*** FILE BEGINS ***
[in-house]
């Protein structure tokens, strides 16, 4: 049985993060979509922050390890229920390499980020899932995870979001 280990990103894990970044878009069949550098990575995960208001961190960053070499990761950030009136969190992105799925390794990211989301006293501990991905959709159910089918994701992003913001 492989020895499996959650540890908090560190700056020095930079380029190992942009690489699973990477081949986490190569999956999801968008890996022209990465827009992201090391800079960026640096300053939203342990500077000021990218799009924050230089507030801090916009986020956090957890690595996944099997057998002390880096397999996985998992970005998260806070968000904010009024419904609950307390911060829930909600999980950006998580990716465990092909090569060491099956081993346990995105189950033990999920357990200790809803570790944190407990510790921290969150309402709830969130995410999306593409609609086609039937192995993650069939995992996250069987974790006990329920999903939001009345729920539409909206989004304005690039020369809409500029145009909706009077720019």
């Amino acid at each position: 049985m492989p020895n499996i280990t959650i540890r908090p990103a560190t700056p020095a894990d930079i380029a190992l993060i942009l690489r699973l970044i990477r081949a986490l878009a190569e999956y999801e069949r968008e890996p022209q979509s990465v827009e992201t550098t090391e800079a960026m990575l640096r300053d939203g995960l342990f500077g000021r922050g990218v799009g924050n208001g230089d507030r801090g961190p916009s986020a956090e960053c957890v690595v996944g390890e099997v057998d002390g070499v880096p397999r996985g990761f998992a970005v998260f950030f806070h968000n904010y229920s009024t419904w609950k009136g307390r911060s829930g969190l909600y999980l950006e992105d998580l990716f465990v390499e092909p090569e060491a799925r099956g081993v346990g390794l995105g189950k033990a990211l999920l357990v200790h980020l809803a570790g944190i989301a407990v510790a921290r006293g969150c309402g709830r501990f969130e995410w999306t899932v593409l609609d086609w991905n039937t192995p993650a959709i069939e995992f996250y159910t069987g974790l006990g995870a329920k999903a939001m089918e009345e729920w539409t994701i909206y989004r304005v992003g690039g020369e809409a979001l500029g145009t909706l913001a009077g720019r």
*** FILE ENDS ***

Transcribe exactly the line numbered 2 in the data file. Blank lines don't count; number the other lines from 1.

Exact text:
């Protein structure tokens, strides 16, 4: 049985993060979509922050390890229920390499980020899932995870979001 280990990103894990970044878009069949550098990575995960208001961190960053070499990761950030009136969190992105799925390794990211989301006293501990991905959709159910089918994701992003913001 492989020895499996959650540890908090560190700056020095930079380029190992942009690489699973990477081949986490190569999956999801968008890996022209990465827009992201090391800079960026640096300053939203342990500077000021990218799009924050230089507030801090916009986020956090957890690595996944099997057998002390880096397999996985998992970005998260806070968000904010009024419904609950307390911060829930909600999980950006998580990716465990092909090569060491099956081993346990995105189950033990999920357990200790809803570790944190407990510790921290969150309402709830969130995410999306593409609609086609039937192995993650069939995992996250069987974790006990329920999903939001009345729920539409909206989004304005690039020369809409500029145009909706009077720019």